Cooney Lakes larches were past prime but still spectacular. Last time I had been there was frigid, this time it felt like summer. Views started opening up, pace slowed as I wanted more and more pics. We took a break at the lake, I had a pb&j. We knew the unrideable hike a bike was coming up. I swear, that hike a bike above Cooney Lakes felt like one of the hardest things I had ever done. I was dying. I laughed when Stephen said on a scramble back in August that he was rescinding his theory that mountain biking was the only exercise you need, but maybe he just wasn’t doing the right kind of bike trips. This would cover anything. I remember announcing “this is where I need to hear Anita cursing from the wilderness in the distance” as I lifted/tactfully hucked my bike over a bona fide scramble move. It’s steep, you’re pushing a 30lb bike, it’s sandy and rocky and slippery and you have to pay attention to where you’re walking and where the bike wheels are going, and… oh, my rear wheel had loosened so it wasn’t rolling. Mechanical issue #2. Again, Matt fixes it momentarily. I’m learning, slowly but surely. If rear wheel is stuck, check the axle before checking the brakes. I also now know how to remove the brake calipers(?), though if there was a problem I don’t think I’d know what to do about it.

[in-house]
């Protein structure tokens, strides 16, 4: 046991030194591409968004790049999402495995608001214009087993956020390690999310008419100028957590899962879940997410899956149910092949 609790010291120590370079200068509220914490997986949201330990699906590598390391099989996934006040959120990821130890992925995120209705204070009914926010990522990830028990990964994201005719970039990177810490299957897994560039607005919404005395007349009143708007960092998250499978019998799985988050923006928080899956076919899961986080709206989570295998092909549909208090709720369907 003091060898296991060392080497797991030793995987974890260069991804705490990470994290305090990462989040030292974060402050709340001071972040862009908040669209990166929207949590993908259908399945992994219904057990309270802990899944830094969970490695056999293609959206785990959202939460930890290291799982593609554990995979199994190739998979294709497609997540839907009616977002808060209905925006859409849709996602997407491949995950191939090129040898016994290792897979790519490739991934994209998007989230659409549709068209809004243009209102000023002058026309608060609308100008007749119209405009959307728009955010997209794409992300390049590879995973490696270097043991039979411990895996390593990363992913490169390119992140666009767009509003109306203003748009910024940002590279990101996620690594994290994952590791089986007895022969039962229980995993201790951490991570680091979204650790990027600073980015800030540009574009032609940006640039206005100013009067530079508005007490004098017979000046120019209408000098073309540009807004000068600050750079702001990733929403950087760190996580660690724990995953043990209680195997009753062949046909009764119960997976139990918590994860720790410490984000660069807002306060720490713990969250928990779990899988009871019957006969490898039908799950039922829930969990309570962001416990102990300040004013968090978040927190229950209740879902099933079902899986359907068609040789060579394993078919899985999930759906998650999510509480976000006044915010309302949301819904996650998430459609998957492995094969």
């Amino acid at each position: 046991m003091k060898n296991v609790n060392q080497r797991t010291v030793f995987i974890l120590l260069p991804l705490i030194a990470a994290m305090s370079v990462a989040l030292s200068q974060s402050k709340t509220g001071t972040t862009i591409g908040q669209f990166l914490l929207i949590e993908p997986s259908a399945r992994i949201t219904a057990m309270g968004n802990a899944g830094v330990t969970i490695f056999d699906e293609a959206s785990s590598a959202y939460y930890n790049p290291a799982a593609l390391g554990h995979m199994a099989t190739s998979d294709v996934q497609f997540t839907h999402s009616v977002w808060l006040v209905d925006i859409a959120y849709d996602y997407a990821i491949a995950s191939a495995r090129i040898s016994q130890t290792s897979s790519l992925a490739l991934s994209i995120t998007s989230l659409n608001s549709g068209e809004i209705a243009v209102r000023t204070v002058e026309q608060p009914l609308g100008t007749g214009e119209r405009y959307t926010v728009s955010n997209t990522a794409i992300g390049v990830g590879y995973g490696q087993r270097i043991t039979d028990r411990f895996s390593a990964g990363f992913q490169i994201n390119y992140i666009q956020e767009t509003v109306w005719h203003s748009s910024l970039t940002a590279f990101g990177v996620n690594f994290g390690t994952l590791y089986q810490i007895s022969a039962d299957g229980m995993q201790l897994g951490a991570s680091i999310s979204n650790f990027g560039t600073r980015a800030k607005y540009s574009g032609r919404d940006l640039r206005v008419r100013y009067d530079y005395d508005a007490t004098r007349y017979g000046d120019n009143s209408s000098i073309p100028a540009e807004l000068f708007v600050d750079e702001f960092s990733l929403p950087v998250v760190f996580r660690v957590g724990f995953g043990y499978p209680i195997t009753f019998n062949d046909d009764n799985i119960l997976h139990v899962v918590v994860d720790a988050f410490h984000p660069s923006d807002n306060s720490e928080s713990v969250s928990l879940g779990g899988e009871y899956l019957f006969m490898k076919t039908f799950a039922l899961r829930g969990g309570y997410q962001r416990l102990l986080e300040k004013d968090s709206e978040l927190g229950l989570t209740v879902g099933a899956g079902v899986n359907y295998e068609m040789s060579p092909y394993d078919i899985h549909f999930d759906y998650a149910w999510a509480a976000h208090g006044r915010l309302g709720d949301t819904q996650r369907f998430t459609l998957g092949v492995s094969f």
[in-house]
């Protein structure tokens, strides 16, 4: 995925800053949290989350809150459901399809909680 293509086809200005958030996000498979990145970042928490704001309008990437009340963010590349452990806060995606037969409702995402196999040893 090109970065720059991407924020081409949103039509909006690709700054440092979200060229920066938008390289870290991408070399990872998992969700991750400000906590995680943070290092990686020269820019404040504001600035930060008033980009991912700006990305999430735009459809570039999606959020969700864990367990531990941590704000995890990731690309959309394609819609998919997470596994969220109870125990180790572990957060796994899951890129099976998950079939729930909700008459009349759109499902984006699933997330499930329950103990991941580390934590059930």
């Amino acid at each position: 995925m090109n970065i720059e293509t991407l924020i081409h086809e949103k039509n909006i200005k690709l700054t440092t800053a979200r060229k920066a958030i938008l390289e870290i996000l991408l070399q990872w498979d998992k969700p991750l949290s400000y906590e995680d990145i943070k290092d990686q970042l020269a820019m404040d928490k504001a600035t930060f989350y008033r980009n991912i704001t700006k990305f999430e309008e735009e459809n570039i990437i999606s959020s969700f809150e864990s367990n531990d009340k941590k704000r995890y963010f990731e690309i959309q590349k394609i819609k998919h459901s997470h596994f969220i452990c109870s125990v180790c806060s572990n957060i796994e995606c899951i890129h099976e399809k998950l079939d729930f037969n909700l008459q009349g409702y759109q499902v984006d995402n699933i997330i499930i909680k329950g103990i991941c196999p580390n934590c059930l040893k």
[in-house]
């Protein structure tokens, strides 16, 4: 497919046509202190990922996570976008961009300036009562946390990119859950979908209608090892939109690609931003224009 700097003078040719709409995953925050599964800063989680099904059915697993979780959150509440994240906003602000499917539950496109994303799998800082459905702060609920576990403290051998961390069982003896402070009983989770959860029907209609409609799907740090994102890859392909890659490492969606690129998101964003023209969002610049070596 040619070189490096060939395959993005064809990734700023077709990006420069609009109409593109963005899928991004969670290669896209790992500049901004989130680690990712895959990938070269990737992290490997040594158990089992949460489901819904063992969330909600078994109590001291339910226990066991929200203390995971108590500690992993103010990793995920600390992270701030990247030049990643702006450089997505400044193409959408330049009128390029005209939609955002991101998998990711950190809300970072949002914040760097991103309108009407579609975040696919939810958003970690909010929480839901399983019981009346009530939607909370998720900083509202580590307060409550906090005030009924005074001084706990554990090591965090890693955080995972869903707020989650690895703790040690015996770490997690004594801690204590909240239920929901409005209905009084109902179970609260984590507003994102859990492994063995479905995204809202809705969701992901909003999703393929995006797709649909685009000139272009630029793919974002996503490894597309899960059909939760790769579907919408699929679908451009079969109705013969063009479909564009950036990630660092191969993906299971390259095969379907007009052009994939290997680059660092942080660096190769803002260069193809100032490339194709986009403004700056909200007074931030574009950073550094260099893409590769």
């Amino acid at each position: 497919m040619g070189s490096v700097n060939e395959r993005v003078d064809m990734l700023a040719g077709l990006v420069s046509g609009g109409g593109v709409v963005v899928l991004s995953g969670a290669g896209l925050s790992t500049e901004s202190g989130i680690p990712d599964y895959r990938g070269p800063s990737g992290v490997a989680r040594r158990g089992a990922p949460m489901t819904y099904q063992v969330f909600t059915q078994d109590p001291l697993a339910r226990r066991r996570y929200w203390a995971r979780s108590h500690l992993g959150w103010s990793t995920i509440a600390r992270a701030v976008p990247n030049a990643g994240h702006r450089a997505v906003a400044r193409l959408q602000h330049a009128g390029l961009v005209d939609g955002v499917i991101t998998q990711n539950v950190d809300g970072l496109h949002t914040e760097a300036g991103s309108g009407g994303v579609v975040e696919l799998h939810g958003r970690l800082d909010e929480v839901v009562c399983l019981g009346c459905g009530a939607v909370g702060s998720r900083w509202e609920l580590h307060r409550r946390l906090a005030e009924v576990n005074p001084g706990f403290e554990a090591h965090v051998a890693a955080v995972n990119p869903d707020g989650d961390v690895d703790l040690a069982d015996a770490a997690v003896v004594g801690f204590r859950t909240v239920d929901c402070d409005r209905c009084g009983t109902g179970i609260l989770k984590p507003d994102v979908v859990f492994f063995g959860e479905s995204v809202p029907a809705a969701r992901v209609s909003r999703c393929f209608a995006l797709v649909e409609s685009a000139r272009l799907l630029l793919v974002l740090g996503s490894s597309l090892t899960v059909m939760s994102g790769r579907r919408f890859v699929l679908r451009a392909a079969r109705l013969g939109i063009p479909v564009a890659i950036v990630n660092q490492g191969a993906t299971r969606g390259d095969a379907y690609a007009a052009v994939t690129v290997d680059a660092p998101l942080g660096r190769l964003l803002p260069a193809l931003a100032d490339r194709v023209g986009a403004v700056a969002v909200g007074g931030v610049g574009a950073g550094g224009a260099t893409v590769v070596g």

We finally got to the top of the saddle above Cooney Lakes. Oh my god. It legitimately occurred to me that was worse than anything I did on Challenger but I think I was being a little dramatic. “Do you think we’ll want to do this again, or is this a one and done?” Matt asked. I laughed. I had just been wondering that. We’ll find out after the downhill sections. I think it’ll be a statute-of-limitations type thing where I’ll want to do it again but not for like 7 years.